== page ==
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 HEDONIC PRICING MODEL: A statistical model used to identify factors or influences on the price of good based on the notion that price is based on both intrinsic characteristic and external factors. The hedonic pricing model is most commonly used in the housing market in which the price of housing is based on the physical characteristics of the house (size, appearance, features) and the surrounding neighborhood (accessibility to schools and shopping, quality of other houses, availability of public services). Estimating hedonic prices makes it possible to identify the extent to which specific factors affect the price.

MONOPOLISTIC COMPETITION, LONG-RUN EQUILIBRIUM CONDITIONS:

The long-run equilibrium of monopolistically competitive industry generates six specific equilibrium conditions: (1) economic inefficiency (P > MC), (2) profit maximization (MR = MC), (3) market control (P = AR > MR), (4) breakeven output (P = AR = ATC), (5) excess capacity (ATC > MC), and (6) economies of scale (LRAC > LRMC).
A monopolistically competitive industry achieves long-run equilibrium through the adjustment of the market price, the number of firms in the industry, and the scale of production of each firm. These adjustments mean that each firm produces at a point of tangency between its negatively-sloped average revenue (demand) curve and its long-run average cost curve. This occurs in the economies of scale portion of the long-run average cost curve. With this production two equilibrium conditions are achieved:

 MR = MC = LRMC P = AR = ATC = LRAC
The first condition, marginal revenue (MR) equal to marginal cost (MC and LRMC), means that each firm maximizes profit and has no reason to adjust its quantity of output or plant size. The second condition, price (P) equal to average cost (ATC and LRAC), means that each firm in the industry is earning only a normal profit. Economic profit is zero and there is no economic loss.

These two equilibrium conditions can be divided into the six specific conditions: (1) economic inefficiency (P > MC), (2) profit maximization (MR = MC), (3) market control (P = AR > MR), (4) breakeven output (P = AR = ATC), (5) excess capacity (ATC > MC), and (6) economies of scale (LRAC > LRMC).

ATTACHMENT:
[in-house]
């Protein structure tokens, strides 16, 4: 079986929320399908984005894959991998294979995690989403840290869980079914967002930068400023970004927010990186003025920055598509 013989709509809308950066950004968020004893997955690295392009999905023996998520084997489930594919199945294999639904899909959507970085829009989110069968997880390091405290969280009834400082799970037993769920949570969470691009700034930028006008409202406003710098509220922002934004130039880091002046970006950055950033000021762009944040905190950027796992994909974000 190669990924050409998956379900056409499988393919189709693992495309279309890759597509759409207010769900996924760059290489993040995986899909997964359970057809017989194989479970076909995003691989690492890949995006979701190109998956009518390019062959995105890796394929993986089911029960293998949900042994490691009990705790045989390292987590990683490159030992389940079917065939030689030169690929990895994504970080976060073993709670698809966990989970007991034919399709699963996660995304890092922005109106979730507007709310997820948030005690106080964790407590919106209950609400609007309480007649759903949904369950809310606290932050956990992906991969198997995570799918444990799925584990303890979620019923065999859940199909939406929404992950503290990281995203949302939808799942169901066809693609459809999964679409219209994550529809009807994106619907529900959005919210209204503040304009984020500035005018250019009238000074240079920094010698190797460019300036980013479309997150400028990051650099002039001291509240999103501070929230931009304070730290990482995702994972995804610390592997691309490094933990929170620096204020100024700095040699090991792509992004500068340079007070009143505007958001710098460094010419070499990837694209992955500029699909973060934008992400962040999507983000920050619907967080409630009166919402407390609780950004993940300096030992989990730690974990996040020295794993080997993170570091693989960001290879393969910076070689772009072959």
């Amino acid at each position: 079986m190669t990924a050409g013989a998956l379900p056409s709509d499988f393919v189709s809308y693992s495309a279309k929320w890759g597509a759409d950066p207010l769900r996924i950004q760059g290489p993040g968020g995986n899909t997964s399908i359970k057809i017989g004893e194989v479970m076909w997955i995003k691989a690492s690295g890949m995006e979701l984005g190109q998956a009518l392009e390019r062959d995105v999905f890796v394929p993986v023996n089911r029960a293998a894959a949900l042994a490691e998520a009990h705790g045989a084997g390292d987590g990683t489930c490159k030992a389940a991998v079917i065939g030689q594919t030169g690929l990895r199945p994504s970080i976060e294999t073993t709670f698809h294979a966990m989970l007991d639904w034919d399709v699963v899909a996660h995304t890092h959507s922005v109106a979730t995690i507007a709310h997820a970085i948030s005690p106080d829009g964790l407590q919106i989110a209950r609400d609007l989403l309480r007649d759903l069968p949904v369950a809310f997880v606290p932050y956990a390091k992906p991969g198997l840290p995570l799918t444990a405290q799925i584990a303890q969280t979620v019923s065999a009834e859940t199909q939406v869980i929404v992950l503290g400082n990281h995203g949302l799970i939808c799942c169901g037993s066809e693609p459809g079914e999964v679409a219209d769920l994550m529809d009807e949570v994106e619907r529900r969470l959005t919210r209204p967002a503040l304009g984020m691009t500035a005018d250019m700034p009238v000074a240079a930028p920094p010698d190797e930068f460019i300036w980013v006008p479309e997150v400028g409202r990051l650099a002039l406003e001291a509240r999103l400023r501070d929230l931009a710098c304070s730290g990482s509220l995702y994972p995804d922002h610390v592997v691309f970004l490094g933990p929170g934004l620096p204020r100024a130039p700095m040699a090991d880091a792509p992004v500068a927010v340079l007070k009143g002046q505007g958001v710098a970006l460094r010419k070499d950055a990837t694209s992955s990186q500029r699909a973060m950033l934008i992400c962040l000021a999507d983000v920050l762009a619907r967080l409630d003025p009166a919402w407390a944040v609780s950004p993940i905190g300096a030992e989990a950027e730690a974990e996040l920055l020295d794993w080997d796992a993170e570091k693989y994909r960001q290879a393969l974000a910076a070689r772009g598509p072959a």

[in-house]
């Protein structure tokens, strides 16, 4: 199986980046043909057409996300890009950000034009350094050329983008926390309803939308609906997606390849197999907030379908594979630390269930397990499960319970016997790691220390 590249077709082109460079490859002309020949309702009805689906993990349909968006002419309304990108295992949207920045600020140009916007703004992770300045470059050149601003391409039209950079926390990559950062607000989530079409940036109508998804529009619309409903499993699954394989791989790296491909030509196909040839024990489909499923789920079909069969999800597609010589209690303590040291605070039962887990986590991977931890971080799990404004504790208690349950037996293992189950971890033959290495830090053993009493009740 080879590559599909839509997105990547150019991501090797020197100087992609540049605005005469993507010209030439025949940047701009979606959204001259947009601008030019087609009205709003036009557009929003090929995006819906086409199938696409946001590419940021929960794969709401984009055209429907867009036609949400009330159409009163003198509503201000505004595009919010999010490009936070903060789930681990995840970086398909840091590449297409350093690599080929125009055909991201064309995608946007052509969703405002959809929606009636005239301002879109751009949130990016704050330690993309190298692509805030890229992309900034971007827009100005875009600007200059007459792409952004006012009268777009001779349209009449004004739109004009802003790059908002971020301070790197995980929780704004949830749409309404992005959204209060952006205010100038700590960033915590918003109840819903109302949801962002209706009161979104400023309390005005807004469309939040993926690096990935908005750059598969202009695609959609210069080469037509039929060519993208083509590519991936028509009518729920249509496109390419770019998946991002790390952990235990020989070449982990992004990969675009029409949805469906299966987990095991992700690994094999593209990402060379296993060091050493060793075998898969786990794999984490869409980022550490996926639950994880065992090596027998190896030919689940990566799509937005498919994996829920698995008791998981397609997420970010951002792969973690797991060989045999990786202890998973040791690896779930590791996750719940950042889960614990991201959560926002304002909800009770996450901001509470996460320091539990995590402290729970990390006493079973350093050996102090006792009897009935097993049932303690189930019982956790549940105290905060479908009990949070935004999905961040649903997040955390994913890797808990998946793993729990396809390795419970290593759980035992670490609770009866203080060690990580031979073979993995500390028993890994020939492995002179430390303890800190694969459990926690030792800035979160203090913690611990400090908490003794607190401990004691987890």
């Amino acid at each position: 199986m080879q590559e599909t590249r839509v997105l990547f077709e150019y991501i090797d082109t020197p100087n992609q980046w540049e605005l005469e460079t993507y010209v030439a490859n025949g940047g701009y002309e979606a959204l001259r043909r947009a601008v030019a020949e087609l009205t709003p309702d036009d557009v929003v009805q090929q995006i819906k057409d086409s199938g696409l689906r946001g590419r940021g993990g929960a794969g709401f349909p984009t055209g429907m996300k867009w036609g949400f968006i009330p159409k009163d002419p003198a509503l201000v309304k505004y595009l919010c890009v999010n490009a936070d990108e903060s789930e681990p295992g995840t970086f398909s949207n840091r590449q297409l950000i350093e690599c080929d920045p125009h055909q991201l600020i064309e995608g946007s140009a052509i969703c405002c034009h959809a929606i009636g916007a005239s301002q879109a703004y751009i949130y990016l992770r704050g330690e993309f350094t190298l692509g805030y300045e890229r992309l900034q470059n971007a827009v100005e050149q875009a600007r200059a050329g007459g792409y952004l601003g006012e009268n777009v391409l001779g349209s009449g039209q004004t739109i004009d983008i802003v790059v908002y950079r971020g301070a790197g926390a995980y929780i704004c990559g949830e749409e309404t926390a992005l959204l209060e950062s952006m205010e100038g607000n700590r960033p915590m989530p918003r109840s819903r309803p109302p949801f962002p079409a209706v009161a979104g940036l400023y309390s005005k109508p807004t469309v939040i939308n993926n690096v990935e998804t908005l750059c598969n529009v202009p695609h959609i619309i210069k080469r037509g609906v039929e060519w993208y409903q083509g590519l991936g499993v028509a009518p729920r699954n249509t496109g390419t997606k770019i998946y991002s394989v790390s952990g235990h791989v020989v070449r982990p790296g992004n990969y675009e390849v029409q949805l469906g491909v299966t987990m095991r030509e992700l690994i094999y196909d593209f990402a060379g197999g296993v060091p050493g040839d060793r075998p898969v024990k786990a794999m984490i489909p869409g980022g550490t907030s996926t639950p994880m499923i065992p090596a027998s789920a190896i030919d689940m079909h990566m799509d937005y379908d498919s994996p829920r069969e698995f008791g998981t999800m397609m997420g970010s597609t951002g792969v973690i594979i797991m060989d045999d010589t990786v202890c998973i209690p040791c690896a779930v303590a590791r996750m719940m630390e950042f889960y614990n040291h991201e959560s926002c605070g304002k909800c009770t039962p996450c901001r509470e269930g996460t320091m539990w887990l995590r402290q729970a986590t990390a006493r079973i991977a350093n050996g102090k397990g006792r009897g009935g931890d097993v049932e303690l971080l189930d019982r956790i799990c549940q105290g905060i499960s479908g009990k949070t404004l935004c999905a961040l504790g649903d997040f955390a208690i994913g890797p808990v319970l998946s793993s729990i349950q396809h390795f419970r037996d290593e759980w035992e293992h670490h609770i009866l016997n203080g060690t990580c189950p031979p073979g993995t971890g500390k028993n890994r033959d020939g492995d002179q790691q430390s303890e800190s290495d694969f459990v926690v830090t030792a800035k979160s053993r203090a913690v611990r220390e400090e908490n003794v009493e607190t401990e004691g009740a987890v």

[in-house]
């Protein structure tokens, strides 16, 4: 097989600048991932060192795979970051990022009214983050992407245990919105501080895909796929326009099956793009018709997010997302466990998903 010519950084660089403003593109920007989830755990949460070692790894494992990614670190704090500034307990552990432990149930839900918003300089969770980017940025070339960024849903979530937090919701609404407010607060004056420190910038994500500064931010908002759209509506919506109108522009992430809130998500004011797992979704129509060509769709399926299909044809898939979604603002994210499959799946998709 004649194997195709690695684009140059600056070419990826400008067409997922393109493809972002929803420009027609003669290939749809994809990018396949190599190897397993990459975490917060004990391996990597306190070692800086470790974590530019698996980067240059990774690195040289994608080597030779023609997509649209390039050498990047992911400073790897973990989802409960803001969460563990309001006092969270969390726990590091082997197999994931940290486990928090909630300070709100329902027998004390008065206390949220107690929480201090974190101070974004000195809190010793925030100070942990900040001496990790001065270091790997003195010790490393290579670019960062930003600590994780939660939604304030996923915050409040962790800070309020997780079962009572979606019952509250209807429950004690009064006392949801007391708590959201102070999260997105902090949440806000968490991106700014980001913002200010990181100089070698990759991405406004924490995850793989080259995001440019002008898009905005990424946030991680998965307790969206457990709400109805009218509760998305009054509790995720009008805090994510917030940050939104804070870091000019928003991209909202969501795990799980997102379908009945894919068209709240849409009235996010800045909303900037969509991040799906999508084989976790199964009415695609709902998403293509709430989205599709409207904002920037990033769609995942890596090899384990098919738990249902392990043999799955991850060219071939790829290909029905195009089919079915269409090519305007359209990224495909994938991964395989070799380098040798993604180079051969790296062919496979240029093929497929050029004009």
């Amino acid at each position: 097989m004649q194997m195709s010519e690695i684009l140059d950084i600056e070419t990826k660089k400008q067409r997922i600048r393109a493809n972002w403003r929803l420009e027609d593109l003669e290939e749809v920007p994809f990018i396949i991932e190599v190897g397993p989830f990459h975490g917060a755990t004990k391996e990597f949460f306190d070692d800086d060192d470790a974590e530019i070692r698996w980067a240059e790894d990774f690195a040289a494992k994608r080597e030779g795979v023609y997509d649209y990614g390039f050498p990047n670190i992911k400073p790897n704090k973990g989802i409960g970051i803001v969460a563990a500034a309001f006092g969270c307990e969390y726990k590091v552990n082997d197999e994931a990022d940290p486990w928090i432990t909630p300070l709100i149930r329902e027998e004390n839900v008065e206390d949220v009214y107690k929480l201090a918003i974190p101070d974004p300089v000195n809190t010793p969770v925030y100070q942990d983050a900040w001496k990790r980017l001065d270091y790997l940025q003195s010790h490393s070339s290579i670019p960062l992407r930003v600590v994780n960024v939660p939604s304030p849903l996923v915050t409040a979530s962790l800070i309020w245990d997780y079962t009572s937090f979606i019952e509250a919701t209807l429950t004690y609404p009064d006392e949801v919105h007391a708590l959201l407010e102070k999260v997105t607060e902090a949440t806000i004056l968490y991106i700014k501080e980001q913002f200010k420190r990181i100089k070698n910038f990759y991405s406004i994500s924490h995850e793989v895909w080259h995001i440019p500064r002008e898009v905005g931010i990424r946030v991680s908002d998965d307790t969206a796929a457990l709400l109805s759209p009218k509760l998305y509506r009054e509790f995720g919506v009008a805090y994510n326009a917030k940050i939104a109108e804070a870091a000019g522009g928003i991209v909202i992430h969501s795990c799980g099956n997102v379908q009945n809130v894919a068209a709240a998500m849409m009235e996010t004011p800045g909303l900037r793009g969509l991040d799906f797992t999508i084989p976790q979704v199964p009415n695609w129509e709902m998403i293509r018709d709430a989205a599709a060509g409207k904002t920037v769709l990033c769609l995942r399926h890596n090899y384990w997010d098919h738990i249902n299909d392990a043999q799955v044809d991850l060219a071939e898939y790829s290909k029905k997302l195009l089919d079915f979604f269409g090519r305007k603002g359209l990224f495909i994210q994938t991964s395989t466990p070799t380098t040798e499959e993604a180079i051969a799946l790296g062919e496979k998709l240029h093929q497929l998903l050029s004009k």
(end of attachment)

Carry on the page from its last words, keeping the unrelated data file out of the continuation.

For a closer look at these six conditions, consider the hypothetical monopolistically competitive Shady Valley restaurant industry. The hypothetical Shady Valley restaurant industry contains a large number of relatively small firms (thousands of meal makers, each producing a handful of meals each day), similar but not identical products (each produces food, but the meals differ from restaurant to restaurant), relative ease of entry and exit (anyone can set up a restaurant with little or no upfront cost and few legal restrictions), and extensive knowledge of prices and technology (ever restaurant knows how to prepare meals and they are aware of relevant prices).

Economic Inefficiency

 P > MC
The condition that price is greater marginal cost (P = MC) means that production does NOT achieve economic efficiency. This means that resources are not being used to produce goods that generate the greatest possible level of satisfaction.

If the price that a hypothetical restauranteer named Manny (as well as ever other monopolistically competitive restauranteer) receives for his meals is greater than the marginal cost of producing a luncheon meal such as sandwiches, then it is possible to produce more sandwiches and improve society's overall satisfaction.

Suppose, for example, that in long-run equilibrium the sandwich price is \$4.95 but the marginal cost of sandwich production is \$4.65.

• From the buyers viewpoint, this \$4.95 price means that they receive \$4.95 worth of satisfaction from consuming a sandwich. If buyers did not enjoy \$4.95 worth of satisfaction, then they are not willing to pay \$4.95. As such, the good produced by the monopolistically competitive restauranteers (that would be sandwiches) generates \$4.95 of satisfaction.

• From the sellers viewpoint, the marginal cost is the opportunity cost of producing sandwiches. This is the value of other goods NOT produced when resources are used to produce sandwiches. If the marginal cost of producing a sandwich is \$4.65, then the resources that Manny uses to produce sandwiches could have been used to produce another good, such as macrame plant holders or paperback books. And the value of the other good NOT produced is \$4.65. In other words, macrame plant holder buyers are willing to pay \$4.65 for the macrame plant holders that could have been produced with the resources used to produce the sandwich.